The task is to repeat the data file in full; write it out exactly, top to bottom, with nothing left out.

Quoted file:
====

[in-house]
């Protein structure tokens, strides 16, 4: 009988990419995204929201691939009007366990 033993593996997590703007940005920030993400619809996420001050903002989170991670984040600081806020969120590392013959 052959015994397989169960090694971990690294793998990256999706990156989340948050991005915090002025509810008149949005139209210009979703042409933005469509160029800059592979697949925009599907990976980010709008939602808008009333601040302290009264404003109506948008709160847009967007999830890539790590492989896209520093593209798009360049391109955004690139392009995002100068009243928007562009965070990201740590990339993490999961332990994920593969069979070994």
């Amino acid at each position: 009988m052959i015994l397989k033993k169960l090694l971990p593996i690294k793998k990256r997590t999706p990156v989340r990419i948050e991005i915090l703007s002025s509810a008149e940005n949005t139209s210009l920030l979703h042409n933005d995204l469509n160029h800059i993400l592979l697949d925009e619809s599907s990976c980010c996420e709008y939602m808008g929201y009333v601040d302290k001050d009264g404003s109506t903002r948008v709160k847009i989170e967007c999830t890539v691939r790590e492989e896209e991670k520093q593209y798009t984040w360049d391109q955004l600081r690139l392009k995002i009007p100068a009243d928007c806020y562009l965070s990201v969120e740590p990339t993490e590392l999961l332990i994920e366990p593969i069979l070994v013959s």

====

[in-house]
């Protein structure tokens, strides 16, 4: 009988990419995204929201691939009007366990 033993593996997590703007940005920030993400619809996420001050903002989170991670984040600081806020969120590392013959 052959015994397989169960090694971990690294793998990256999706990156989340948050991005915090002025509810008149949005139209210009979703042409933005469509160029800059592979697949925009599907990976980010709008939602808008009333601040302290009264404003109506948008709160847009967007999830890539790590492989896209520093593209798009360049391109955004690139392009995002100068009243928007562009965070990201740590990339993490999961332990994920593969069979070994």
């Amino acid at each position: 009988m052959i015994l397989k033993k169960l090694l971990p593996i690294k793998k990256r997590t999706p990156v989340r990419i948050e991005i915090l703007s002025s509810a008149e940005n949005t139209s210009l920030l979703h042409n933005d995204l469509n160029h800059i993400l592979l697949d925009e619809s599907s990976c980010c996420e709008y939602m808008g929201y009333v601040d302290k001050d009264g404003s109506t903002r948008v709160k847009i989170e967007c999830t890539v691939r790590e492989e896209e991670k520093q593209y798009t984040w360049d391109q955004l600081r690139l392009k995002i009007p100068a009243d928007c806020y562009l965070s990201v969120e740590p990339t993490e590392l999961l332990i994920e366990p593969i069979l070994v013959s």